The View from Bolton Street

The View from Bolton Street

This week in the Gospel Jesus puts his foot down. There is no real other way to read Jesus’ words in Mark about Divorce other than as a strict condemnation: “He said to them, “Whoever divorces his wife and marries another commits adultery against her; and if she divorces her husband and marries another, she commits adultery.” Jesus acknowledges to the Pharisees that Moses does allow for divorce, but only because of the hardness of our own hearts; but that God - once he has put two people together - does not like to see them pulled apart.

This is a tough reading in 2018.  For Christians of all stripes. For more conservative Christians who attempt to take too literally readings on the sanctity of life and the validity of homosexual relationships, they will quickly turn the page when confronted with Jesus’ teachings on divorce.  We all know a thrice divorced born again Christian who blames ‘the gays’ for ruining the world, don’t we?

But it is also a tough reading for more liberal or progressive Christians. In a #MeToo era where women are finally able to come forward about abuse - physical, sexual and emotional - the voice of Jesus saying ‘if you divorce your husband/wife you commit adultery’ seems out of character. And we too, perhaps, desire to ‘flip the page’ quickly and move on to other things.

But Jesus is quite adamant here. The breaking of the bonds of marriage is sinful. AND IS BORNE BY MALE AND FEMALE ALIKE. Now, to understand this you have to step back a bit in time.  Because 1st century marriages were not like 21st century marriages. In fact we wouldn’t recognize them as marriages at all.  In the first century, women were treated functionally like property. A woman rarely had a say in whom she married at all, and if a man found any reason to dislike her (she wasn’t attractive enough, couldn’t bear enough children, wasn’t healthy enough, couldn’t cook) he could petition for a divorce and suddenly she was an ‘unclean’ woman. Not suitable for marriage to anyone else, presumed unfaithful and, if she was lucky, left to work in her family’s home the rest of her life. The ‘sin’ of divorce only went one way.  It was always the woman’s fault - no matter what the man did.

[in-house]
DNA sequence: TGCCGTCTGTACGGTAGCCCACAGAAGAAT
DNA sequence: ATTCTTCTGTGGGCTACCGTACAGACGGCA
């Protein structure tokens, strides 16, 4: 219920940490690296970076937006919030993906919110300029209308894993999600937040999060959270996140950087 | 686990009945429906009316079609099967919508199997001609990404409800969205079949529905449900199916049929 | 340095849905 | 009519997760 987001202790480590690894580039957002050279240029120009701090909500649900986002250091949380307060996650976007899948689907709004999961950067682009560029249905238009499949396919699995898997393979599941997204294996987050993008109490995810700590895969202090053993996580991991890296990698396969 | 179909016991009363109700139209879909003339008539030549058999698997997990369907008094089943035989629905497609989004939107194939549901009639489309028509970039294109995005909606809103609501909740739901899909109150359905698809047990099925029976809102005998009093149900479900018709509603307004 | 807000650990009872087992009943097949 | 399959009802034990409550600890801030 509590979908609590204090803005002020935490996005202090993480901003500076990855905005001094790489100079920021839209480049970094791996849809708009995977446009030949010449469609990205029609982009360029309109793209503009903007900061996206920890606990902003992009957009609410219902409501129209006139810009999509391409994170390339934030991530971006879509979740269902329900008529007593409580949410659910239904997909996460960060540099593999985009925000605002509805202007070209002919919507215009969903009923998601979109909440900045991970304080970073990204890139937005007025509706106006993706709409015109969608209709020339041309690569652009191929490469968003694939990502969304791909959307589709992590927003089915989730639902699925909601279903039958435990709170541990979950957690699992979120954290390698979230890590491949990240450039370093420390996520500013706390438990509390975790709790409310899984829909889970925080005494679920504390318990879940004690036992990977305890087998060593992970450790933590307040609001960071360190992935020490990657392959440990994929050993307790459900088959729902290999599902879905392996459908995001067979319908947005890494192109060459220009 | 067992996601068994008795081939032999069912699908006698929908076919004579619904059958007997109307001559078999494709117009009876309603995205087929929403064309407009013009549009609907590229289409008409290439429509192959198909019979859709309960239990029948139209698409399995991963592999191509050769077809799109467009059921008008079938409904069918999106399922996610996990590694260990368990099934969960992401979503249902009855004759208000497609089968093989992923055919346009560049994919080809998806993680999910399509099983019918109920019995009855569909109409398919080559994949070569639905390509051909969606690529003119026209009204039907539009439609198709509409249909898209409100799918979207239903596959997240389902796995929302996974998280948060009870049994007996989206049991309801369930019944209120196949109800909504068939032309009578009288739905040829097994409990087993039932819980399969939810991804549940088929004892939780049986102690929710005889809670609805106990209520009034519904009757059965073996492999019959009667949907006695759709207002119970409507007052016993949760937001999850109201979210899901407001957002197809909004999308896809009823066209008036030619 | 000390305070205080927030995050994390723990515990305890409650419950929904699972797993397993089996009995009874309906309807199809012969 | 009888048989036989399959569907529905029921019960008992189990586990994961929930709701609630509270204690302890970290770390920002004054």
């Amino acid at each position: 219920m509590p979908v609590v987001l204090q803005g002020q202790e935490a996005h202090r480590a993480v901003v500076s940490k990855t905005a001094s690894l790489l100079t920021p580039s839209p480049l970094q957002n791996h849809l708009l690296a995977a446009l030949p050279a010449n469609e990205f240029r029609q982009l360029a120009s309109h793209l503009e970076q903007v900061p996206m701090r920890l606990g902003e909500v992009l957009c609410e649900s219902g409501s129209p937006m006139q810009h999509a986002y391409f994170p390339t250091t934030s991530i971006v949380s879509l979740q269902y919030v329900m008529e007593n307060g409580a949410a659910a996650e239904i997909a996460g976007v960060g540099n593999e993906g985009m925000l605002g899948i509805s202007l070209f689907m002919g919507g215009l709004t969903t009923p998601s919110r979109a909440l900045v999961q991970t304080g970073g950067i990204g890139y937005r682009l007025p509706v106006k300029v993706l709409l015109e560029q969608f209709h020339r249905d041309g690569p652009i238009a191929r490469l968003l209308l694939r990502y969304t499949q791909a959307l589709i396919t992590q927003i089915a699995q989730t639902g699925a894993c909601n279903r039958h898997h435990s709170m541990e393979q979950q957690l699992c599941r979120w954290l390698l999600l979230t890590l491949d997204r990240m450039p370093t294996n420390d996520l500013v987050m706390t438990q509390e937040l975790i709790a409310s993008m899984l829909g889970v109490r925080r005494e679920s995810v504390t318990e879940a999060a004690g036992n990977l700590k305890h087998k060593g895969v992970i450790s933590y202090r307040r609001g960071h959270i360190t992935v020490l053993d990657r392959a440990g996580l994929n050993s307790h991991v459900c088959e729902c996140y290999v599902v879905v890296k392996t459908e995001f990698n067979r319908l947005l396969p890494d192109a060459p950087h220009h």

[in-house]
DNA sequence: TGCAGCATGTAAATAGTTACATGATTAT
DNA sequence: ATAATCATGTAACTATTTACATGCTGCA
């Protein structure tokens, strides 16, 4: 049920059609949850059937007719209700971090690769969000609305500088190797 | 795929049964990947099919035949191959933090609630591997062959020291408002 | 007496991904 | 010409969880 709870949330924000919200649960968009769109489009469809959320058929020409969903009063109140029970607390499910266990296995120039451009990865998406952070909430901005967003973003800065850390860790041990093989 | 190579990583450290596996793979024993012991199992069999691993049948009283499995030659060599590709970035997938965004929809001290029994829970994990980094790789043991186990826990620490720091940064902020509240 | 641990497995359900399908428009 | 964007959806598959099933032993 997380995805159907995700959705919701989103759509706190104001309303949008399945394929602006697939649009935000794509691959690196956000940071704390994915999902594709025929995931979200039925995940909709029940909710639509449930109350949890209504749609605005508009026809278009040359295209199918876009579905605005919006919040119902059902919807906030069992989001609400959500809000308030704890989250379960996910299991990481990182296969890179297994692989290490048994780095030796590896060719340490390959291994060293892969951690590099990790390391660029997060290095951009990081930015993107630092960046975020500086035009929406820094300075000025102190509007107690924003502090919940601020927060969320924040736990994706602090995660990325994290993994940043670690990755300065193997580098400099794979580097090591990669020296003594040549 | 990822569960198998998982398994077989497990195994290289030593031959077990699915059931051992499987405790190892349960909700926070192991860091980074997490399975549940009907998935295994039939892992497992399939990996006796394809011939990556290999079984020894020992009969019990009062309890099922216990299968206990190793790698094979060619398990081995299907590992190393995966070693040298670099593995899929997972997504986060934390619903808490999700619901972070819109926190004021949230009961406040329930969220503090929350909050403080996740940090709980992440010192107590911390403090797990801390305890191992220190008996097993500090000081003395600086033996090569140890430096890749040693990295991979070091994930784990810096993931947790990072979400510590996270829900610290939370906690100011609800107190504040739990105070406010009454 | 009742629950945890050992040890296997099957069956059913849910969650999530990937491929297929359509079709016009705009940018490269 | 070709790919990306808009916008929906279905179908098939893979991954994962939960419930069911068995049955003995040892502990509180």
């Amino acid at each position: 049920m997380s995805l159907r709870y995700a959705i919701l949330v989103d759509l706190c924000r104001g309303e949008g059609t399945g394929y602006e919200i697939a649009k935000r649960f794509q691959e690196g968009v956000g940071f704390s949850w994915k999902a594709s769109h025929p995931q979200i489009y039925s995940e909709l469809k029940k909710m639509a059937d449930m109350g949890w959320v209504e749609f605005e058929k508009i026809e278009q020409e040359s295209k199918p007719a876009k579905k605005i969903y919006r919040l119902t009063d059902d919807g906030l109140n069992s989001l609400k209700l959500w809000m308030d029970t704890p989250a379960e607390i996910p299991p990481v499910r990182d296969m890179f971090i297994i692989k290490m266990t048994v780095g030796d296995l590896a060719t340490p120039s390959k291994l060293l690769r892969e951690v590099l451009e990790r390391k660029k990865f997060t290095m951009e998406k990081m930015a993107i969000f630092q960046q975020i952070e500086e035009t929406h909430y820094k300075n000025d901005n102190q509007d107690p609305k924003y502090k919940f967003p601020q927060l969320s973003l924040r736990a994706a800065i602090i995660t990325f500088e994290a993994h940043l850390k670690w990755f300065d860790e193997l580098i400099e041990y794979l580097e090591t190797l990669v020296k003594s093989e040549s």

And in THAT context Jesus stands up and says FIRST that a man who divorces his wife is guilty of adultery. HE is guilty FIRST. As the main arbiter of power, after all, it is/was incumbent on the man to maintain and preserve the relationship; and they failed, and so bear the burden of the sin.  This was Jesus calling for a 1st century #MeToo movement. 

Now here in the 21st century we are facing a different kind of challenge regarding sexual ethics - but we can approach it with the same question. Perhaps today the Pharisees would ask ‘Should not a woman prove she was assaulted? Raped? Abused? For that is what the law requires?’

And perhaps Jesus would respond - ‘only because of your hardness of hearts is the burden of proof put on the accused. Only because of a system built by men of privilege and power are those with the most to lose asked to risk the most to obtain Justice.’  Indeed in the 1980s, 90s, and even today — the only person ‘guilty’ of adultery if you drank too much, stayed out too late, or wore the wrong clothing, was the woman. The men were just ‘doing what men do’.  ‘Boys will be Boys’.  But Jesus’ message continues to resonate today — that the sin of adultery whether in marriage, after a first date, at an all-night-kegger, or a Church function – is borne first by those with the most power, authority, and control.  And so too the responsibility: to treat people respectfully, to ensure a safe environment for the most unsure, and to be prudent, judicious and honest when accusations of harassment and abuse arise. 

The #MeToo moment IS a challenging moment for the Church, because it requires us to ensure that the Church is a safe space not only for previous victims of abuse, but also a space that can be kept as free from abuse as possible AND that commits to responding honestly, appropriately and fully to reports of abuse when (not if) they happen. Jesus offers us a good model in the gospel today - to put the onus on those with the most power to recognize their collective responsibility for that work - and a model we can strive to enact every day.